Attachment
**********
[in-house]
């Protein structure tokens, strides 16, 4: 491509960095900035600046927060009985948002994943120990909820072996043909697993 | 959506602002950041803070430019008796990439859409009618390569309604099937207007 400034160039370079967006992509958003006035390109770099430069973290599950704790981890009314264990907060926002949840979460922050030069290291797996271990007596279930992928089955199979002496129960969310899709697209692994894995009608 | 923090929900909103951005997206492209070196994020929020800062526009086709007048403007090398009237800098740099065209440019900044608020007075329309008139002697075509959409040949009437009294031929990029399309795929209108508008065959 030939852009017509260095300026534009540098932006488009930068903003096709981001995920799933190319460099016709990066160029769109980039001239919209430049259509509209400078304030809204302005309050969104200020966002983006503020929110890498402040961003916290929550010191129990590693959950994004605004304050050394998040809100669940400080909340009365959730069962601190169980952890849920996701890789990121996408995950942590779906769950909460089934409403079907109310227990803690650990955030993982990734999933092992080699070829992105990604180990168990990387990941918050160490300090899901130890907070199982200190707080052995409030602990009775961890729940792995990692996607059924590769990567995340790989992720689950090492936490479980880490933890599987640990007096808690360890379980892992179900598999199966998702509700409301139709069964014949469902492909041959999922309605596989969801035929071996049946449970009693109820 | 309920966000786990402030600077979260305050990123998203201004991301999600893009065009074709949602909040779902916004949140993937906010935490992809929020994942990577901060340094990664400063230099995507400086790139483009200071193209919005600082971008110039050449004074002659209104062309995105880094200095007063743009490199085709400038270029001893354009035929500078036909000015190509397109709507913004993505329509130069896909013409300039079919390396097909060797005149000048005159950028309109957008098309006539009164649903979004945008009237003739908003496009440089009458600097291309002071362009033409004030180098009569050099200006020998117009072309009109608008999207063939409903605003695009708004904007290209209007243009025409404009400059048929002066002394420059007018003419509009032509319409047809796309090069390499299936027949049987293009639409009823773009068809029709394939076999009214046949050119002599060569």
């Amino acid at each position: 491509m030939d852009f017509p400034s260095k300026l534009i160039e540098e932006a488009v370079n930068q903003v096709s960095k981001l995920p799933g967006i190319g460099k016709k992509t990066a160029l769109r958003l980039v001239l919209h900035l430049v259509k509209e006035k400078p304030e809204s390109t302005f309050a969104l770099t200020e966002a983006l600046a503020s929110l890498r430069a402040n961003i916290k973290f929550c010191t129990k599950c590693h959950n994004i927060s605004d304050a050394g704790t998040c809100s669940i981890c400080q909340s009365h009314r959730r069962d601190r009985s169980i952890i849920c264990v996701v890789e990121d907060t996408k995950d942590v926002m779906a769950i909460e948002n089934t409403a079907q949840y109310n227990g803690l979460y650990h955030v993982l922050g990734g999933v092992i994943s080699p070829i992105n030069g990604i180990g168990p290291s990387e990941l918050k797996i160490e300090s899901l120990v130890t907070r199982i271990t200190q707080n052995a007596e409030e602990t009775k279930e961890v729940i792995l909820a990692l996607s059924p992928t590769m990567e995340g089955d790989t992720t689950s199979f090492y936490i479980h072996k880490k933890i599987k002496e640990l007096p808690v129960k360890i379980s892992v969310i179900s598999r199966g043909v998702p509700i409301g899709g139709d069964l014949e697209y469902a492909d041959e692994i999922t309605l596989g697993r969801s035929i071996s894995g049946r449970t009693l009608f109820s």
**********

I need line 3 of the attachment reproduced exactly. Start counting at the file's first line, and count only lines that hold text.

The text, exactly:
């Amino acid at each position: 491509m030939d852009f017509p400034s260095k300026l534009i160039e540098e932006a488009v370079n930068q903003v096709s960095k981001l995920p799933g967006i190319g460099k016709k992509t990066a160029l769109r958003l980039v001239l919209h900035l430049v259509k509209e006035k400078p304030e809204s390109t302005f309050a969104l770099t200020e966002a983006l600046a503020s929110l890498r430069a402040n961003i916290k973290f929550c010191t129990k599950c590693h959950n994004i927060s605004d304050a050394g704790t998040c809100s669940i981890c400080q909340s009365h009314r959730r069962d601190r009985s169980i952890i849920c264990v996701v890789e990121d907060t996408k995950d942590v926002m779906a769950i909460e948002n089934t409403a079907q949840y109310n227990g803690l979460y650990h955030v993982l922050g990734g999933v092992i994943s080699p070829i992105n030069g990604i180990g168990p290291s990387e990941l918050k797996i160490e300090s899901l120990v130890t907070r199982i271990t200190q707080n052995a007596e409030e602990t009775k279930e961890v729940i792995l909820a990692l996607s059924p992928t590769m990567e995340g089955d790989t992720t689950s199979f090492y936490i479980h072996k880490k933890i599987k002496e640990l007096p808690v129960k360890i379980s892992v969310i179900s598999r199966g043909v998702p509700i409301g899709g139709d069964l014949e697209y469902a492909d041959e692994i999922t309605l596989g697993r969801s035929i071996s894995g049946r449970t009693l009608f109820s």